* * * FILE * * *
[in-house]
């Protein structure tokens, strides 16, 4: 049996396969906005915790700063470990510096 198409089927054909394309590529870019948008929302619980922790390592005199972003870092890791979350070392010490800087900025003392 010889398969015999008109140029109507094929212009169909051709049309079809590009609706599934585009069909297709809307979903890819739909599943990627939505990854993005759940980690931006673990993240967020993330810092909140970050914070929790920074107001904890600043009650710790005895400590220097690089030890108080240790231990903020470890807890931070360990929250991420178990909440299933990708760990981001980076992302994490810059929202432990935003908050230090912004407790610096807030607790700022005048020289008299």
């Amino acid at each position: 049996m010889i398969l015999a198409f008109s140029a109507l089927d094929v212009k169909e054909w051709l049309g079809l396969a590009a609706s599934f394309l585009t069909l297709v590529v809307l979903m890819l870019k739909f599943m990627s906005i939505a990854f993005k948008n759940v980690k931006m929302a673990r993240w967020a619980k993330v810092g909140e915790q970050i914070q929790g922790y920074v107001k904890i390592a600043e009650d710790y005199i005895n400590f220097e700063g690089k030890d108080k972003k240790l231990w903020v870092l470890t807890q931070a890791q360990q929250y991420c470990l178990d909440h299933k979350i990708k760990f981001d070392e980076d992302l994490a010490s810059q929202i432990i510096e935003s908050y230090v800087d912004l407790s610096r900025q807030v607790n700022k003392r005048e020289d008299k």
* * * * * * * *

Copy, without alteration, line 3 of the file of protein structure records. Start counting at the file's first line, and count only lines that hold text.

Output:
């Amino acid at each position: 049996m010889i398969l015999a198409f008109s140029a109507l089927d094929v212009k169909e054909w051709l049309g079809l396969a590009a609706s599934f394309l585009t069909l297709v590529v809307l979903m890819l870019k739909f599943m990627s906005i939505a990854f993005k948008n759940v980690k931006m929302a673990r993240w967020a619980k993330v810092g909140e915790q970050i914070q929790g922790y920074v107001k904890i390592a600043e009650d710790y005199i005895n400590f220097e700063g690089k030890d108080k972003k240790l231990w903020v870092l470890t807890q931070a890791q360990q929250y991420c470990l178990d909440h299933k979350i990708k760990f981001d070392e980076d992302l994490a010490s810059q929202i432990i510096e935003s908050y230090v800087d912004l407790s610096r900025q807030v607790n700022k003392r005048e020289d008299k």